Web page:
Examining how land surface effects modulate rainfall in the eastern Amazon Basin
In the Amazon, it is important to apportion rainfall by storm type. In the eastern Amazon (approximately from Belém to Santarém) rainfall associated with large instability lines produces nearly half of the total, and this is complemented by that produced by rainfall from local convective systems. Our recent observational studies in the indicate that the relative importance of the nocturnal squall lines is exaggerated if one relies solely on data from the climate stations along the Amazon River channel. River breezes inhibit convective rainfall near the main channel, but in some areas river proximity effects lead to enhanced nocturnal rainfall of squall origin. Moreover, enhanced rainfall to the north of the Amazon main channel could be the result of orographic uplift. In this study we complement a limited climatological study of instability lines with two mesoscale model (Brazilian version of RAMS, B-RAMS) case studies to examine the effects of topography and river proximity on rain producing mechanisms in the eastern Amazon Basin. Two numerical experiments were done to examine the relative importance of these two rain-producing mechanisms in the region. In each, three nested grids were used. Results from the prototype simulation for the propagating squall line were compared with GOES images, NCEP reanalyses, and data from the LBA-ECO surface station network near Santarém (approximately 55°W). In this case we also examined the role of topography on squall line development by performing a sensitivity test of the case study squall development with and without topography. The locally-dominated convection study was based on a case of slack easterlies during cold frontal penetration into the western Amazon region.
Observed Self-Similarity of Precipitation Regimes Over the Tropical Oceans
Recently developed retrieval algorithms based on Tropical Rainfall Measuring Mission (TRMM) observations now provide the opportunity to study not only latent heating profiles over the tropics, but radiative heating profiles as well. Using these new products in conjunction with radar data from the TRMM Precipitation Radar (PR) from 2007, we developed an algorithm that classifies precipitation regimes based on the ensemble of storm top heights present at a given time over a specified grid-size, operating under the assumption that precipitation regimes are mixed in terms of cloud types. We apply the analysis separately to adjacent geographic basins spanning the tropical oceans, and interestingly, three statistically self-similar precipitation regimes emerge consistently within each region, the characteristics of which are largely independent of the basin under investigation. Whereas geographic basins such as the tropical west Pacific and tropical east Pacific are quite dissimilar in time-mean rainfall and vertical latent heating profiles, we find that when a particular regime is observed in one basin, it is quantitatively similar to the same regime observed in the other basin in terms of the multi-modal distribution of storm top heights, rainfall rate distributions, and multi-modal vertical profiles of latent and radiative heating. These results can be used in evaluating the vertical diabatic heating profiles and cloud type distributions corresponding to specific precipitation regimes in model simulations beyond a geographic temporal-mean comparison.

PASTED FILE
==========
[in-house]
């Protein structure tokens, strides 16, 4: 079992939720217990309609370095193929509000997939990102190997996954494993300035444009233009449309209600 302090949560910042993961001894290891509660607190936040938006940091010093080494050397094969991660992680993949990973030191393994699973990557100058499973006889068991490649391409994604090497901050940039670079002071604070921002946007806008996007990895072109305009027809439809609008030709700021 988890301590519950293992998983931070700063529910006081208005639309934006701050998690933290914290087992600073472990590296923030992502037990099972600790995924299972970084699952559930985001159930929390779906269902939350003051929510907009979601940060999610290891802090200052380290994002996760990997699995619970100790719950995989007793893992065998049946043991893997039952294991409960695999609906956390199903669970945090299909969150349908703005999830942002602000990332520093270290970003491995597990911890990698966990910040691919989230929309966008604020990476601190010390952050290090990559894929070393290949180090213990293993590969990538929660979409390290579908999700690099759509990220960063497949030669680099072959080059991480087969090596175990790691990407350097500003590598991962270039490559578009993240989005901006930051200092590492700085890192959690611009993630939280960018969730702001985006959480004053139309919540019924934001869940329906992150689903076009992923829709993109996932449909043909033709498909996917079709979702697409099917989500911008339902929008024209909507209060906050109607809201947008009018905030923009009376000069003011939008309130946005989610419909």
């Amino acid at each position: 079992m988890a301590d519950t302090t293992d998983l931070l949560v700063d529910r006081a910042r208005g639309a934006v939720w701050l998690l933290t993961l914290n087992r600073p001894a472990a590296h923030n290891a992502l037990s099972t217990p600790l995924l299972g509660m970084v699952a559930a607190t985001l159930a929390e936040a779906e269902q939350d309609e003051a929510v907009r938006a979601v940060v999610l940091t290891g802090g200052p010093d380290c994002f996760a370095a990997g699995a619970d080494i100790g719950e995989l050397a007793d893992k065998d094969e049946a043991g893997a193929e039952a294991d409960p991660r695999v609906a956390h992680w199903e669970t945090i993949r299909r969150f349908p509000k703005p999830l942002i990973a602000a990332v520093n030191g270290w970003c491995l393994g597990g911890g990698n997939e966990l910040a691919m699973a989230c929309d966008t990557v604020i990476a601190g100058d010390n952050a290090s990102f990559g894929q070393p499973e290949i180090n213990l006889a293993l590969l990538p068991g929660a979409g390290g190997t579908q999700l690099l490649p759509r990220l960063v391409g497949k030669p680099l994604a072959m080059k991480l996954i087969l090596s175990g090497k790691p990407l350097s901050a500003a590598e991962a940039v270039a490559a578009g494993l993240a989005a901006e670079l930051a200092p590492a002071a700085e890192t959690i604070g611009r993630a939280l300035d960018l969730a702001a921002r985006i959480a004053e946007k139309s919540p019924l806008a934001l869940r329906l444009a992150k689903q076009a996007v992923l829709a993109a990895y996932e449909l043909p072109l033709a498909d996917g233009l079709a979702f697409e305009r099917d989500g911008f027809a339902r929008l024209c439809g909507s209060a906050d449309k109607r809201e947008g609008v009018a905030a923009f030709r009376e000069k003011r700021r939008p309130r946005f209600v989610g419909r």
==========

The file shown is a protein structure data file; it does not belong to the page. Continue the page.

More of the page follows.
FREE THERMAL CONVECTION INSIDE A STABLY STRATIFIED FLUID:A STUDY BY MEANS OF THREE DIMENSIONAL PARTICLE TRACKING VELOCIMETRY